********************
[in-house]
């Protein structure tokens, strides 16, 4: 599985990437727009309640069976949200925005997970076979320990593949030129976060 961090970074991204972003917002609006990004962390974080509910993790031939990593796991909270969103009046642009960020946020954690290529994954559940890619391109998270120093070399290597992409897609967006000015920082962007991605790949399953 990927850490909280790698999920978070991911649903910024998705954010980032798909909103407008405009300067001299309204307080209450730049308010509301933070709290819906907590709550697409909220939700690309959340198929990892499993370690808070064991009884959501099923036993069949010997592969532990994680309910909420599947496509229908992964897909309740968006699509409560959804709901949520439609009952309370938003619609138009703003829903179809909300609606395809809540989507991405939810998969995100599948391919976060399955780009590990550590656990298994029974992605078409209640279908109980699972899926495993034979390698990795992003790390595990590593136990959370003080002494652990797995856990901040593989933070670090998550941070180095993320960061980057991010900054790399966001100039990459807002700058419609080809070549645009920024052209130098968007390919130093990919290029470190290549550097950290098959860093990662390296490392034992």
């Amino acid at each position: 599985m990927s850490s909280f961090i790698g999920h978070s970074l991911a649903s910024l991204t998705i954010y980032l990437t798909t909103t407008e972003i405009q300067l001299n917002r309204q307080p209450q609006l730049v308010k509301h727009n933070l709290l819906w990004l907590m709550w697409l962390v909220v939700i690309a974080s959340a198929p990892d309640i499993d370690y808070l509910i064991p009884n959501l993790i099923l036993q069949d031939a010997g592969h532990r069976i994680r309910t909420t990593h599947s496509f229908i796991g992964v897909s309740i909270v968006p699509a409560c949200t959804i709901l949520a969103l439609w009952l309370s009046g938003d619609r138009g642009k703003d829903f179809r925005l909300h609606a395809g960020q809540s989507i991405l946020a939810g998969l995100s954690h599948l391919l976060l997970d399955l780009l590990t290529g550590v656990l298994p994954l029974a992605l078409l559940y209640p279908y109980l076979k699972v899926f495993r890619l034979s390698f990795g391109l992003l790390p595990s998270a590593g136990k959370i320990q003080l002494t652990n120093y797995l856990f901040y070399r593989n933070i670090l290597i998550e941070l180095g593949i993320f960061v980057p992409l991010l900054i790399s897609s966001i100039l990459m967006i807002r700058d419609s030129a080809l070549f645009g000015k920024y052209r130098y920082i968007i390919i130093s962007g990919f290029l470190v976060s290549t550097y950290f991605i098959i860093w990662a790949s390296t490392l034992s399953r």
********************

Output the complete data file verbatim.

[in-house]
């Protein structure tokens, strides 16, 4: 599985990437727009309640069976949200925005997970076979320990593949030129976060 961090970074991204972003917002609006990004962390974080509910993790031939990593796991909270969103009046642009960020946020954690290529994954559940890619391109998270120093070399290597992409897609967006000015920082962007991605790949399953 990927850490909280790698999920978070991911649903910024998705954010980032798909909103407008405009300067001299309204307080209450730049308010509301933070709290819906907590709550697409909220939700690309959340198929990892499993370690808070064991009884959501099923036993069949010997592969532990994680309910909420599947496509229908992964897909309740968006699509409560959804709901949520439609009952309370938003619609138009703003829903179809909300609606395809809540989507991405939810998969995100599948391919976060399955780009590990550590656990298994029974992605078409209640279908109980699972899926495993034979390698990795992003790390595990590593136990959370003080002494652990797995856990901040593989933070670090998550941070180095993320960061980057991010900054790399966001100039990459807002700058419609080809070549645009920024052209130098968007390919130093990919290029470190290549550097950290098959860093990662390296490392034992």
């Amino acid at each position: 599985m990927s850490s909280f961090i790698g999920h978070s970074l991911a649903s910024l991204t998705i954010y980032l990437t798909t909103t407008e972003i405009q300067l001299n917002r309204q307080p209450q609006l730049v308010k509301h727009n933070l709290l819906w990004l907590m709550w697409l962390v909220v939700i690309a974080s959340a198929p990892d309640i499993d370690y808070l509910i064991p009884n959501l993790i099923l036993q069949d031939a010997g592969h532990r069976i994680r309910t909420t990593h599947s496509f229908i796991g992964v897909s309740i909270v968006p699509a409560c949200t959804i709901l949520a969103l439609w009952l309370s009046g938003d619609r138009g642009k703003d829903f179809r925005l909300h609606a395809g960020q809540s989507i991405l946020a939810g998969l995100s954690h599948l391919l976060l997970d399955l780009l590990t290529g550590v656990l298994p994954l029974a992605l078409l559940y209640p279908y109980l076979k699972v899926f495993r890619l034979s390698f990795g391109l992003l790390p595990s998270a590593g136990k959370i320990q003080l002494t652990n120093y797995l856990f901040y070399r593989n933070i670090l290597i998550e941070l180095g593949i993320f960061v980057p992409l991010l900054i790399s897609s966001i100039l990459m967006i807002r700058d419609s030129a080809l070549f645009g000015k920024y052209r130098y920082i968007i390919i130093s962007g990919f290029l470190v976060s290549t550097y950290f991605i098959i860093w990662a790949s390296t490392l034992s399953r």